When you are looking to buy a rental investment property, its crucial to know how to “run the numbers”. This is the foundation of analyzing any investment deal, rental or not, and the end result should align with your goals – for example, a decent goal would be to hit a COC (cash on cash return) between 8-10%. This is basically just expressing annual cash flow from your rental (after all expenses are deducted) as a percentage of your initial cash investment (down payment and closing costs). Depending on your market and aptitude, this number could be as low as 5% or as high as 15% before you consider the deal noteworthy. Knowing the numbers also means that you could then work backwards, arriving at an offer that may be much lower than asking, but one that allows you to hit your COC goal… So let’s dive right in…

COC = (Annual net cash flow/Initial investment) x 100 expressed as a percentage

Cash flow = Income – expenses

So the real trick then is to be able to estimate accurately rental income for the property you are analyzing and potential annual expenses for the property. An easy rule of thumb is to calculate PITI (Principal and Interest + property Taxes + Insurance)+ 5% possible vacancy + 10% allowance for Maintenance (including Capital expenditures) + HOA and Property management fees if applicable. In some circumstances, including Utilities (particularly with Multi Family Units) and Pool Maintenance may be necessary if these expenses cannot be billed back to tenants, but for the most part in Single Family rentals these expenses need not be factored in. It’s also important to remember that rent estimates on Zillow or Redfin may not be accurate, checking with your agent is important. Also current property taxes may not be an accurate estimate as these taxes are reassessed upon sale of the property.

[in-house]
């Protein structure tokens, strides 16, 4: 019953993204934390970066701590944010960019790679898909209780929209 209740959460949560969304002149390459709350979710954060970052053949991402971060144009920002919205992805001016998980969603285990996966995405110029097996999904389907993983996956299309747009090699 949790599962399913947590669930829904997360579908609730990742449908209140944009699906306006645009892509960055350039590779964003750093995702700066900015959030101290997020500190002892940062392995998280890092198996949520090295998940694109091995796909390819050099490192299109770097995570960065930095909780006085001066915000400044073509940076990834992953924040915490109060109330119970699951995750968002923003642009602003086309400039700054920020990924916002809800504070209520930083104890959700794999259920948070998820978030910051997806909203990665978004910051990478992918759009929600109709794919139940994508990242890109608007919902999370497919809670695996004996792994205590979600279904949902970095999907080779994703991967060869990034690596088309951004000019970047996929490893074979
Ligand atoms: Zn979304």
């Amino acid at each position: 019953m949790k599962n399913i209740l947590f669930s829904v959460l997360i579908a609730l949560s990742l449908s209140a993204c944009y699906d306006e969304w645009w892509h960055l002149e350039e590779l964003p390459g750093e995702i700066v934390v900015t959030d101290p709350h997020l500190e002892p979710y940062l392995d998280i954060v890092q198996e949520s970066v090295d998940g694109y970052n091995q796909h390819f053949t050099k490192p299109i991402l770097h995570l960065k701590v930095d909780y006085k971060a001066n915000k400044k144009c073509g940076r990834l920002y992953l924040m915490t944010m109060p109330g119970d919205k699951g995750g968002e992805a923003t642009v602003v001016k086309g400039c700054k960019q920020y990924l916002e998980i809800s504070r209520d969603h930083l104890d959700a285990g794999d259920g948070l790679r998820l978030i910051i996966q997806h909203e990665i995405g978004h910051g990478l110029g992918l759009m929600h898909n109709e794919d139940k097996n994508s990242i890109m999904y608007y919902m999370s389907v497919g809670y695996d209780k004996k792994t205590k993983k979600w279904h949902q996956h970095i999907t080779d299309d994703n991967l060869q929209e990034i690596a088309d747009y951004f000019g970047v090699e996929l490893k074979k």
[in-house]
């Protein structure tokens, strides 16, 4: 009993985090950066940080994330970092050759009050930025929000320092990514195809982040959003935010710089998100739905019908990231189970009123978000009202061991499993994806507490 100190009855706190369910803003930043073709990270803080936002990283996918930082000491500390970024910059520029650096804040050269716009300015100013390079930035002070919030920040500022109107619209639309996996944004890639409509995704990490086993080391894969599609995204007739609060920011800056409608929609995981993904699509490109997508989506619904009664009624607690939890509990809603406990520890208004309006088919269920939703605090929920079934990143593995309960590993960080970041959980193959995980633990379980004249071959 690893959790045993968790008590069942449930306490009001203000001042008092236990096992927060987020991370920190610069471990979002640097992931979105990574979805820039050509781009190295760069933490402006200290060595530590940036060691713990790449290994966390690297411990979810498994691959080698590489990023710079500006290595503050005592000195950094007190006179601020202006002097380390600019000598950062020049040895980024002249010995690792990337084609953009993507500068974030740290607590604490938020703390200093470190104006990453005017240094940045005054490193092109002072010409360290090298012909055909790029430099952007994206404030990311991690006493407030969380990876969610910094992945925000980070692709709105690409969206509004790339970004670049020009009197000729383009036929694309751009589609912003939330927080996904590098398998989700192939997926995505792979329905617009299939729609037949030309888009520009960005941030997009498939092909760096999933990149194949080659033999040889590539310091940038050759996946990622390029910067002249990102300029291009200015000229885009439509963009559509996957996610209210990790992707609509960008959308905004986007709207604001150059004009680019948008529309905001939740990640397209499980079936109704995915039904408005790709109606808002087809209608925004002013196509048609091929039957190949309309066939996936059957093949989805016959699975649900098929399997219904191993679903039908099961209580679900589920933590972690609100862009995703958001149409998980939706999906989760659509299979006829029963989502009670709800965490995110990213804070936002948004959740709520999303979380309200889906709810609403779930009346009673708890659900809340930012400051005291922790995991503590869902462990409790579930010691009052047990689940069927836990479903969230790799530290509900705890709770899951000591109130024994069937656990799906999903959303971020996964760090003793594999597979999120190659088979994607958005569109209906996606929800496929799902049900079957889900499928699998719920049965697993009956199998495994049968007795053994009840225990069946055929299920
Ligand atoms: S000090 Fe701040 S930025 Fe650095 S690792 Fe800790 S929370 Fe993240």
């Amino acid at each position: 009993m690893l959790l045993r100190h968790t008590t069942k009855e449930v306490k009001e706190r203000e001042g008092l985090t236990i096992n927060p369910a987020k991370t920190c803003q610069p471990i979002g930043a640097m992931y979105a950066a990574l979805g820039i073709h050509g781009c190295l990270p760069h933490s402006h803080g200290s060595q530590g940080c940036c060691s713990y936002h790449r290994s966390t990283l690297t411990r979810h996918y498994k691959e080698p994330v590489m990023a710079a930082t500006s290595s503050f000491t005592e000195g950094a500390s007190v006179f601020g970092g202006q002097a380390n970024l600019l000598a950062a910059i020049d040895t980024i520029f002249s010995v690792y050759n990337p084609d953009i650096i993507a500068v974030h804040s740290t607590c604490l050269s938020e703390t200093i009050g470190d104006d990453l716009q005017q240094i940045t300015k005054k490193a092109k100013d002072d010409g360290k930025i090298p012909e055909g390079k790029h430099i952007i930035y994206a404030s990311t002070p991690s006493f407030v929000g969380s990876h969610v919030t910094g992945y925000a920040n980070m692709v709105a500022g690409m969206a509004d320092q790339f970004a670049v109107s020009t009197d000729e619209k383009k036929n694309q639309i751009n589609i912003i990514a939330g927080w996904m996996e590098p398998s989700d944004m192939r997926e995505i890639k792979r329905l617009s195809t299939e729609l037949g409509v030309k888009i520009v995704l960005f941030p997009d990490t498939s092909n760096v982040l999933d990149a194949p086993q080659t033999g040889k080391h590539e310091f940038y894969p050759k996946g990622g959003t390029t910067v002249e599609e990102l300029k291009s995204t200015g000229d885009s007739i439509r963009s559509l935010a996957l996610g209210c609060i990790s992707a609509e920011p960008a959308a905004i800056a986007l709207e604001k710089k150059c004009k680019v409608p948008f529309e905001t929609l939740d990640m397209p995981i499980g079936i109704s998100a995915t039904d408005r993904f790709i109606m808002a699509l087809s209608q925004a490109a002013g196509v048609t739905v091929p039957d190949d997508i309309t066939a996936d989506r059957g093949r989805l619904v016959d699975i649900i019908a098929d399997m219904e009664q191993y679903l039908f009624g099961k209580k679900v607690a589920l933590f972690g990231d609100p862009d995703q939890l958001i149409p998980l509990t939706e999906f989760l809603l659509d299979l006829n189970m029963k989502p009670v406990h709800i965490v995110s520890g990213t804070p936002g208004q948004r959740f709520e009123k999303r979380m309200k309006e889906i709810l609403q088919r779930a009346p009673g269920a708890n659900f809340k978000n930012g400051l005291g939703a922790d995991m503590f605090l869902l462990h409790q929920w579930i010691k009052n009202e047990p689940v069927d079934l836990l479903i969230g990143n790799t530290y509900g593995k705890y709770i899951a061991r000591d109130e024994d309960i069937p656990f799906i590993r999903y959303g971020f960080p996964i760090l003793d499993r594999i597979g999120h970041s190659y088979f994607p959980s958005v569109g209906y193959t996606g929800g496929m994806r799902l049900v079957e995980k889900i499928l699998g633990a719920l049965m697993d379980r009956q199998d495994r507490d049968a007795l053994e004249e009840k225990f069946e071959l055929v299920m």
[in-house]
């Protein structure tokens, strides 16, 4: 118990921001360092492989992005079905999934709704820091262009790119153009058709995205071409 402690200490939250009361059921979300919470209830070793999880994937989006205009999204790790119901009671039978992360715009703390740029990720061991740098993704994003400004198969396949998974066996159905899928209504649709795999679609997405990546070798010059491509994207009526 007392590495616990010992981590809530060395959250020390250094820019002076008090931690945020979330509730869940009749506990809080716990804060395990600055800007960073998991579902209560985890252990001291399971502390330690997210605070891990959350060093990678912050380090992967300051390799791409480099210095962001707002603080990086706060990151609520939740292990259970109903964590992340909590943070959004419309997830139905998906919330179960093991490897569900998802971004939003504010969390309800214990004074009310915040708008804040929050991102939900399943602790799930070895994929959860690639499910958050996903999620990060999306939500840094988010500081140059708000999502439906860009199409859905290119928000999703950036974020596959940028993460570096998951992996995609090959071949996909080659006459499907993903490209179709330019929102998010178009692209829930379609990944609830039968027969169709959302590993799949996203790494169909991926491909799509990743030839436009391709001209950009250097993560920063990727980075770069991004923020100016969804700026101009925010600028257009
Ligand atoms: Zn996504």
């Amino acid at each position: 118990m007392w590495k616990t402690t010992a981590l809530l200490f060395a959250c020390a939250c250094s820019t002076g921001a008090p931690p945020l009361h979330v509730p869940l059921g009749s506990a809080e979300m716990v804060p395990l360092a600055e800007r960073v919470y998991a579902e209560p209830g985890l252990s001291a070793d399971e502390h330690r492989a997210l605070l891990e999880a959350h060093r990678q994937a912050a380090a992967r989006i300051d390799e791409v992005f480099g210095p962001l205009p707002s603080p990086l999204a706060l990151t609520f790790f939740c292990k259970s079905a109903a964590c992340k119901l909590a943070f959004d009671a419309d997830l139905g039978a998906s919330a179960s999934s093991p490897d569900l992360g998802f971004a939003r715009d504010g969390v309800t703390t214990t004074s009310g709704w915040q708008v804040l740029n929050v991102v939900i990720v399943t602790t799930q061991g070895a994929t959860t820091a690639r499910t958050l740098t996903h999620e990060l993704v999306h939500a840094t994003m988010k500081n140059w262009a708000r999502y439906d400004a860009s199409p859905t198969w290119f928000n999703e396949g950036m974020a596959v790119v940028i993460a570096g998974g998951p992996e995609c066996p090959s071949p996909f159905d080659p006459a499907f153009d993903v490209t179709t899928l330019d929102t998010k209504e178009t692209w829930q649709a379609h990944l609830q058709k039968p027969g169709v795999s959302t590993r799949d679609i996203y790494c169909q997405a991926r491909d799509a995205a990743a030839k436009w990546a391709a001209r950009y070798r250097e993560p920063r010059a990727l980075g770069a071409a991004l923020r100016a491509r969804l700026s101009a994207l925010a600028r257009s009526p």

For example, a Single Family Home SFH you are eyeing is listed for 235,000$. Current tenant pays 1995$. This is your gross income per month. Let’s calculate monthly expenses assuming 20% cash down ie 47,000$, 3.625% interest rate for 30 years (yes, rates are higher for investment properties, please factor that into your calculation), 3000$ in closing costs, property tax rate of 1.9% and no property management fees (self managed)…

Initial investment is 47,000$ + 3000$ (down payment + closing costs)

PITI (Principal + Interest + Property taxes + Insurance) = (828.2+370.3+115.7$) = 1314$

Vacancy + Maintenance = 15% of rent = 299.25$

HOA = 75$

This leaves you with a monthly cash flow of (1995-1314-299.25-75) 307$. So your annual cash flow is 3684$. And your Cash on Cash return is (3684/50,000) x 100 = 7.4%. And if you remember from my previous post, this is all TAX FREE income thanks to Depreciation.

This may or may not be aligned with your goals… You may choose to put an offer in at 225,000$ that would be more aligned with your goal for COC. But your decision is informed …

Now while assessing Short Term Rentals STRs, you will have to factor in a much higher vacancy which may even be seasonal depending on the property location, per night rates, hiring maintenance crews etc. In a High Cost Of Living HCOL market, the numbers may only work with a much higher down payment. Or you may need to tweak the numbers based on Forced Appreciation, ie if you plan to rehab the property after purchasing it (which will likely also increase rental potential), you will need to factor those costs into your initial investment. But the basic principle remains the same.